Where are the omnichannel metrics?
Through a special arrangement, presented here for discussion is a summary of a current article from the IMS Results Count blog.
Traditionally, retailers have based their core metrics on a legacy of “stores selling things.” Yet over a very short period of time, the definition of “sale” has become very muddy and confused.
If a customer buys online and collects in store, is that an e-commerce or store sale? If a customer searches online but finds a product in-store, or visits the store but buys on their mobile phone and has it shipped home, how is that measured? In most cases the retailers’ systems and the third-party sources only report online vs. store sales — not the purchase dynamics or points of receipt.
In today’s omnichannel marketplace, the customer is now the new POS. They determine where they purchase, how they pay and where they collect. Retailer systems and metrics were not designed to track “flow” to the consumer. Traditional POS systems are no longer enough when trends shift to “click and collect.”
Consumers are choosing and driving their own experience and purchase. Increasingly, retailers should be able to answer the following business questions:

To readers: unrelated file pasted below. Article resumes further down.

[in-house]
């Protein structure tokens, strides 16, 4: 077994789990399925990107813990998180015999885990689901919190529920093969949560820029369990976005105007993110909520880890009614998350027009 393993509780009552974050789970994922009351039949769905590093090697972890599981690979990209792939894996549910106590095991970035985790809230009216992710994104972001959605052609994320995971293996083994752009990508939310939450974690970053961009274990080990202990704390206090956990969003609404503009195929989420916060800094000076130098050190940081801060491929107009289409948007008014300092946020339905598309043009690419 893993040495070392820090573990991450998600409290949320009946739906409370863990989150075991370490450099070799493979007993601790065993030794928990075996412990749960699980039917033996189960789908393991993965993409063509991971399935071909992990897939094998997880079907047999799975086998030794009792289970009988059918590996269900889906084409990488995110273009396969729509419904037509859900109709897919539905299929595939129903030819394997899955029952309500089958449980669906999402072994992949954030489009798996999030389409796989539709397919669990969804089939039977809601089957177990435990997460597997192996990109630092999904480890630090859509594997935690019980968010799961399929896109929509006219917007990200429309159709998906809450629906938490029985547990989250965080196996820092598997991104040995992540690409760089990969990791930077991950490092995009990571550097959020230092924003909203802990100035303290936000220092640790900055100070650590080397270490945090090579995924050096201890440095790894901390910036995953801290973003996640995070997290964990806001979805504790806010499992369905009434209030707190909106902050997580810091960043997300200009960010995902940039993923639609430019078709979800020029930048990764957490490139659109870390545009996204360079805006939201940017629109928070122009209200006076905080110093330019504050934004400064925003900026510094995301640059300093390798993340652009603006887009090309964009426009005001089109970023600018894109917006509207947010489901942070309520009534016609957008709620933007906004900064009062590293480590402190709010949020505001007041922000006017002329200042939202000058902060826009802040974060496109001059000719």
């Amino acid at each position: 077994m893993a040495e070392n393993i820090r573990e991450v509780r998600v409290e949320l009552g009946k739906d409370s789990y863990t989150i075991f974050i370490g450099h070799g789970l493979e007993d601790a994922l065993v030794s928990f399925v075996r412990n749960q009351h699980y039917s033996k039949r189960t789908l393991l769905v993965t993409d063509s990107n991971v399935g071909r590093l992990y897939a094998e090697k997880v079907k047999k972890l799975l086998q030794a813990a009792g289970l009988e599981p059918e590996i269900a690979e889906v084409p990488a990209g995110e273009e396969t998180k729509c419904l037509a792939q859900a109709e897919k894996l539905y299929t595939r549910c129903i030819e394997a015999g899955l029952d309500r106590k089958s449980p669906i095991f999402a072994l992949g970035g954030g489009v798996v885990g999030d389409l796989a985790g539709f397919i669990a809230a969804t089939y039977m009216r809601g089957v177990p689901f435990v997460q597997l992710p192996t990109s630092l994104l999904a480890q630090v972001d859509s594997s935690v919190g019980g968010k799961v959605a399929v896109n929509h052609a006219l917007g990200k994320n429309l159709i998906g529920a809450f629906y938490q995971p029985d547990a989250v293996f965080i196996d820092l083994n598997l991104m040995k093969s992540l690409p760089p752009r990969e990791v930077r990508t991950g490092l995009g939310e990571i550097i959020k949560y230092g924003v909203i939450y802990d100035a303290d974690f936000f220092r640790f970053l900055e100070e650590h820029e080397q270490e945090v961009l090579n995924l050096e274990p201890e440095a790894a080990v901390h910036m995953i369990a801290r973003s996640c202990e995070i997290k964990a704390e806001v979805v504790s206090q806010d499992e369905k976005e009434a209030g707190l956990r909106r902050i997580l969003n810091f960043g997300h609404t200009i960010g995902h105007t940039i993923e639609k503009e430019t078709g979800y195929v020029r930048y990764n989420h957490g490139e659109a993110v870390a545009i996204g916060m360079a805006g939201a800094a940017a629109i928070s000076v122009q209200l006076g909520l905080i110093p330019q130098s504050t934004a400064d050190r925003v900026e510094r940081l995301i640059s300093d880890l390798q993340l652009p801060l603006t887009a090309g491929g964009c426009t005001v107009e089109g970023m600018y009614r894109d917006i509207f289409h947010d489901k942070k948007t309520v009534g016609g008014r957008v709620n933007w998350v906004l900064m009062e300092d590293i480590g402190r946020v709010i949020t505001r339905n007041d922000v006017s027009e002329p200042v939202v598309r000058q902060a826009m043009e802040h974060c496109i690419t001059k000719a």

- How many consumers search your business on their mobile device?
- How many mobile searches ultimately result in sales for your stores/online?
- How many customers search your online website from within your stores?
- What percent purchase online and collect in-store or at a locker?
- What percent of customers purchase at a store but choose to have it delivered?
- How many more customers purchase with free or one-day delivery?
- Are omnichannel customers more or less profitable? By how much?
The “store” has evolved to become a shopping point, a point of customer experience, and a distribution point. To be able to strategically leverage the omnichannel consumer experience to profitably grow sales, retailers need to know much more than the percent of final tickets sold online versus in stores.
DISCUSSION QUESTIONS: Where are traditional retail metrics falling short in the age of omnichannel retailing? How many of the omnichannel metrics recommended by the author are accessible? What other questions and metrics need to be probed?